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Shelley, an autonomous Audi, at Stanford’s Volkswagen Automotive Innovation Lab. (Photo: Toni Bird)

The Dangers of (Self-)Driving Cars

Stanford researchers zero in on the safety challenges of autonomous vehicles.

Stanford Magazine
Mar 29, 2018 · 4 min read

By Melinda Sacks

Driverless vehicles are expected to greatly decrease traffic fatalities, but they will sometimes have to decide between bad options. Would your car swerve to miss a cyclist at the risk of hitting another vehicle head-on? Would it protect its own occupant at a greater risk to others?

Not surprisingly, respondents to a series of 2016 surveys reported in the journal Science said that — in concept — they believe autonomous cars should sacrifice their passengers’ well-being for the greater good, but they personally would not ride in or buy such a vehicle.

Jason Millar, a postdoctoral research fellow in engineering and ethics, is one of a dozen scientists and researchers from across Stanford tackling some of the prickliest questions keeping automakers up at night.

“It is one thing to say that a machine is working better than the average human,” Millar says, “but that is based on what it means to be better. The set of criteria you use is negotiable. It can be contentious. That is where some of the interesting ethical questions arise.”

Millar wants to equip engineers to make some of the most important decisions about safety in the design room. He predicts that engineering ethics will become an important new field. “We need to get engineers solving these problems who are attuned to human ethics and human knowledge,” he says.

Mykel Kochenderfer, ’02, MS ’03, an assistant professor of aeronautics and astronautics, has brought his experience with aircraft automation to the autonomous driving discussion. As director of the Stanford Intelligent Systems Laboratory, he develops advanced algorithms and analytical methods for use in air traffic control, unmanned aircraft and other applications in which decisions must be made in uncertain, dynamic environments while maintaining safety and efficiency.

‘We need to get engineers solving these problems who are attuned to human ethics and human knowledge.’

Kochenderfer notes that, in the near term, bringing autonomous transportation to places outside the Bay Area — which benefits from “pristine” weather and a culture of innovation — will be a challenge. On a recent trip to Boston, he found himself at an intersection that took all his cognitive abilities to figure out how to navigate safely. In that moment, he could not imagine a driverless car being able to handle it.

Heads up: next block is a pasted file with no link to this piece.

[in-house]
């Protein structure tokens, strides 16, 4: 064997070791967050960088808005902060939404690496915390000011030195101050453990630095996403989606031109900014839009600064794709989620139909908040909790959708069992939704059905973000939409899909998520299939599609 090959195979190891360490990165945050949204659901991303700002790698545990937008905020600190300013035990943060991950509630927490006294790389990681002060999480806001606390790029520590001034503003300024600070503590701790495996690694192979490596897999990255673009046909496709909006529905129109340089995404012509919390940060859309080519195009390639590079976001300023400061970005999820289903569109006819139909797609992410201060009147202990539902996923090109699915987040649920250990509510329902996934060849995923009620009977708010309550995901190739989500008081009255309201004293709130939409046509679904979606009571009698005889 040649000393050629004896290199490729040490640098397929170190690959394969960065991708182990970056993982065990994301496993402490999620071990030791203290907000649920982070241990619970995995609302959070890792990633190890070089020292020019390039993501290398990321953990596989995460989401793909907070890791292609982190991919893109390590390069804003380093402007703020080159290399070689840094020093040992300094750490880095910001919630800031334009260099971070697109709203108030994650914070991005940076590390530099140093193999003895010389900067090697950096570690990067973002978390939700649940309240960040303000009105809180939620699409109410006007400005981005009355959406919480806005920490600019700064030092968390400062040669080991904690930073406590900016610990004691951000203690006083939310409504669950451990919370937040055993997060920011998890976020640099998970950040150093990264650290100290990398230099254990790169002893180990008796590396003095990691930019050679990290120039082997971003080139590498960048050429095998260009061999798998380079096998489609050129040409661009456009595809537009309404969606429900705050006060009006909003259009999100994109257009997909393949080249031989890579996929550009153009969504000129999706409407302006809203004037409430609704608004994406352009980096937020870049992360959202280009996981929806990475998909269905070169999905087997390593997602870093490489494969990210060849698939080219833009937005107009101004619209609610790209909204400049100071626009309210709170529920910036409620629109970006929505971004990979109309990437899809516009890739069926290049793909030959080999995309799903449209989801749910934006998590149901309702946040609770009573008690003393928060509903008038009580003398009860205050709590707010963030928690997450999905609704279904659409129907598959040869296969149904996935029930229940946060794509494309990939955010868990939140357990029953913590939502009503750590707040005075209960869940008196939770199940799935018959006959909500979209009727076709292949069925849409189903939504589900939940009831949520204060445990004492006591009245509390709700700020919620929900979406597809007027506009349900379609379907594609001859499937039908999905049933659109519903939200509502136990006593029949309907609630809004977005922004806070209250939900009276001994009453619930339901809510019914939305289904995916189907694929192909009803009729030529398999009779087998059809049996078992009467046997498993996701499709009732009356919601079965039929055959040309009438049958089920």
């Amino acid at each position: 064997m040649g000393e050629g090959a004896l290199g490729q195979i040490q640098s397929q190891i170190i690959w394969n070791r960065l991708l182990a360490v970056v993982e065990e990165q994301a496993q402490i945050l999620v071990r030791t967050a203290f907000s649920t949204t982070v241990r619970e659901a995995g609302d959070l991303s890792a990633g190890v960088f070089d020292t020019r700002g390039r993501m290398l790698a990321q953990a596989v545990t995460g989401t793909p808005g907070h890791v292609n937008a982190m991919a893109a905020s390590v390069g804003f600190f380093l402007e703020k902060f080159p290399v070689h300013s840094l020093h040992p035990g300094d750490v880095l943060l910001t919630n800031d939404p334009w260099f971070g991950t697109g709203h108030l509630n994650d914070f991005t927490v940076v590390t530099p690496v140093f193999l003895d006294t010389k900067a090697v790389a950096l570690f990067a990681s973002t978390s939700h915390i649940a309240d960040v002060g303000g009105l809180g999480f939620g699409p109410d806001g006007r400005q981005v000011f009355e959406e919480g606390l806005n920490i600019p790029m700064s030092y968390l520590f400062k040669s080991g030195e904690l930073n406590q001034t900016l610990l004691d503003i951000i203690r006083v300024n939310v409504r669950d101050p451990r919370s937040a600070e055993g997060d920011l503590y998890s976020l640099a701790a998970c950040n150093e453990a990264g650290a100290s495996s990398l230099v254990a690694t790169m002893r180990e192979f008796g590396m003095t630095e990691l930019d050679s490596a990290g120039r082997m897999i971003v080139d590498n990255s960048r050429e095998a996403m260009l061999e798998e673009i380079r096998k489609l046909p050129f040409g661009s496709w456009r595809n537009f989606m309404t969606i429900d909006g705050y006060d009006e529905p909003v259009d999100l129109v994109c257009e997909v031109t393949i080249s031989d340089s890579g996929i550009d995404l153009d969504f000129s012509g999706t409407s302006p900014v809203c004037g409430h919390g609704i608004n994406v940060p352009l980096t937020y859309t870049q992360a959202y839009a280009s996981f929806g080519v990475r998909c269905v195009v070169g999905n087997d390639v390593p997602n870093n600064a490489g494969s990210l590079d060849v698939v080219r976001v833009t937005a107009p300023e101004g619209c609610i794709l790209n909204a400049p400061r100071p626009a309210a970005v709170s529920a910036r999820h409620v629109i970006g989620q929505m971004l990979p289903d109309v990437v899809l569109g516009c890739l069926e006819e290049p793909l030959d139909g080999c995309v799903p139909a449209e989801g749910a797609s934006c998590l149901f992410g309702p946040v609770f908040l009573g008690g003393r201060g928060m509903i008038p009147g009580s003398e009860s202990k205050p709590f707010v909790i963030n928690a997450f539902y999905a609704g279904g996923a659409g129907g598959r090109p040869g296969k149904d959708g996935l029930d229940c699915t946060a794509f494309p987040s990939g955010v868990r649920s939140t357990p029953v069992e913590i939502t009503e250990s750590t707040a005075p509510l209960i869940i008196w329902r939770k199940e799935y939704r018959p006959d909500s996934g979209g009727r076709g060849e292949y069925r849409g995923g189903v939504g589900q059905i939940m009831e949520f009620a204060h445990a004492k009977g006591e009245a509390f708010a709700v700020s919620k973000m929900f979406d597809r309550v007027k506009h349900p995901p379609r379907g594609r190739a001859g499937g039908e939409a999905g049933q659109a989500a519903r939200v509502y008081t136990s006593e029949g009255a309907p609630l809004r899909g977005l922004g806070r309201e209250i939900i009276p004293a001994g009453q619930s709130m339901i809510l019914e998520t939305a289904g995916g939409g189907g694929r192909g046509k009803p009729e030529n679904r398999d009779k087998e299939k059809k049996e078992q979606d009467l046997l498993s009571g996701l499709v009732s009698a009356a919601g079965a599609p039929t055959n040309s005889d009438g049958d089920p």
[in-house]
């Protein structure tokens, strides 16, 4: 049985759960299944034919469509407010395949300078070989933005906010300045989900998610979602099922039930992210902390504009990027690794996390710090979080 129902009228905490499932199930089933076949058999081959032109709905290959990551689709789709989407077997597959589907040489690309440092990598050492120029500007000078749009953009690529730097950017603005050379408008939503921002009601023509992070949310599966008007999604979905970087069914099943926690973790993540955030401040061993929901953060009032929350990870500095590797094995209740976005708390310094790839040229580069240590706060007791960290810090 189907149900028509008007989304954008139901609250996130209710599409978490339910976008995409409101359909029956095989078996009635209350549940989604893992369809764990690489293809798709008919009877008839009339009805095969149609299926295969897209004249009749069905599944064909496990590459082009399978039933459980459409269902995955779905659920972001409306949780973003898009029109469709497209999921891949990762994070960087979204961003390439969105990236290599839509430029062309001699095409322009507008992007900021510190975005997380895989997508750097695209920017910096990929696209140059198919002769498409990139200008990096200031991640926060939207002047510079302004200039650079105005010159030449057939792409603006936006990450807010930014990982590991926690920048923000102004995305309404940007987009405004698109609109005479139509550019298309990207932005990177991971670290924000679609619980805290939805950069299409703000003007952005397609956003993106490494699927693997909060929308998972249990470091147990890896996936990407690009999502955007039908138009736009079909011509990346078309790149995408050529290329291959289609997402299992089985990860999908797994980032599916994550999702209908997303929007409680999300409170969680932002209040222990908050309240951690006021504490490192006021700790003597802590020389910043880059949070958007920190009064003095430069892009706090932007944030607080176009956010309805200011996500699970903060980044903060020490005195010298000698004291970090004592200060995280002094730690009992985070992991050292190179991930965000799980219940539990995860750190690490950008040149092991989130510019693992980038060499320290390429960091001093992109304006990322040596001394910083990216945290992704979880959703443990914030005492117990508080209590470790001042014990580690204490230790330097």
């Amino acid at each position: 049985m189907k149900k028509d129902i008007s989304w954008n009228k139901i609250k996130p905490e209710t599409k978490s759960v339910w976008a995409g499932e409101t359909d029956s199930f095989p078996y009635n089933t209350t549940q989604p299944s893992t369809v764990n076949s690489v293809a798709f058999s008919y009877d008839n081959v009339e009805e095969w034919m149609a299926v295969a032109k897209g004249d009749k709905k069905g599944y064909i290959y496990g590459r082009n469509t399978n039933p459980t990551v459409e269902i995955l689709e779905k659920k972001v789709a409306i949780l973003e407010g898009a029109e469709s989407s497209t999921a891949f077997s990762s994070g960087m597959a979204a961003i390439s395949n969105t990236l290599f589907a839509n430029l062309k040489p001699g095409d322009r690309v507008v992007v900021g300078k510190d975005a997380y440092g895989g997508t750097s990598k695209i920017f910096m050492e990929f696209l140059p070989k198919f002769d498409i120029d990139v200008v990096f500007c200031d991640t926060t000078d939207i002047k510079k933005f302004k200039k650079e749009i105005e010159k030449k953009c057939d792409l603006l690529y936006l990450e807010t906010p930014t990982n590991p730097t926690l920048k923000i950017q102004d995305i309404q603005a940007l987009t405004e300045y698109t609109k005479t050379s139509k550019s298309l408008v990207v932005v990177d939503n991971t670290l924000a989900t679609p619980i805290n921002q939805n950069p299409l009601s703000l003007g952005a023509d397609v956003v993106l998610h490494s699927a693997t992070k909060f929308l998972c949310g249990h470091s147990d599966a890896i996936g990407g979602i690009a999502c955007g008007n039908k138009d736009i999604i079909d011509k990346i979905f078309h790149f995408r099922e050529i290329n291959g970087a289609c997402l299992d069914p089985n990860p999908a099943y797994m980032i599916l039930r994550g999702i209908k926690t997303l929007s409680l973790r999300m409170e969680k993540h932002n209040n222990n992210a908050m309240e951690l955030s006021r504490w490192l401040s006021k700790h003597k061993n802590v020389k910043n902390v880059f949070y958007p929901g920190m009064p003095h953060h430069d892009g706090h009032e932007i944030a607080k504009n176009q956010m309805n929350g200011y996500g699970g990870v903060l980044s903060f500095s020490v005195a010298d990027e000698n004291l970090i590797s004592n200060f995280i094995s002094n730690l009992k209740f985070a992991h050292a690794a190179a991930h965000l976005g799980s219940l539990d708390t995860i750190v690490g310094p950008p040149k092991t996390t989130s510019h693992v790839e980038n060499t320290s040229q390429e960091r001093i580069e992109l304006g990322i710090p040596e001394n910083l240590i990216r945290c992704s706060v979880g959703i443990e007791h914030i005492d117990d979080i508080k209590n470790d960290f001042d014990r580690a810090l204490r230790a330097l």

“A lot of what we bring to autonomous vehicles comes from aircraft avoidance systems,” he explains. “In that context, you can be really, really safe if you maneuver when you see another aircraft.” But on the road, the proximity of other vehicles is a given. For example, on a two-lane road, an approaching truck can plow into a car in less than a second.

“You have to reason about the likelihood that they will invade your lane,” he says. “There is nothing you can really do about it other than [not] leave your driveway.”

Regulators — another key part of the safety puzzle — also have a ways to go in adapting laws and policy to autonomous driving. As of late March, 32 states had passed legislation or issued executive orders related to autonomous vehicles, according to the National Conference of State Legislators. While many of these laws have eased the deployment of self-driving vehicles, legislatures have yet to resolve how they will handle fundamental issues such as liability, insurance and safety inspections. Industry observers describe “a Wild West,” where adequate safety protections for consumers are not yet in place and where regulatory purview over the industry has yet to be determined. (A 2017 House bill seeking to consolidate power under the U.S. National Highway Traffic Safety Administration has yet to go before the full Senate, which is considering its own version of the proposed legislation.)

On the one hand, self-driving cars could democratize transportation, making independent travel possible for many who lack it, including people who are blind, disabled, young, old or poor. Prognosticators also expect reductions in pollution, traffic, collisions and the cost of getting around, and an increase in green space as the demand for parking lots declines. But skeptics worry that the adoption of driverless cars will eliminate too many jobs and give hackers a new way to attack, even possibly turning cars into lethal weapons.

As the debate about the deployment of autonomous vehicles unfolds, self-driving cars are hitting the road in droves. Ready or not, say experts, here they come. •

Melinda Sacks, ’74, is a senior writer at STANFORD.

Stanford Magazine

A Publication of the Stanford Alumni Association

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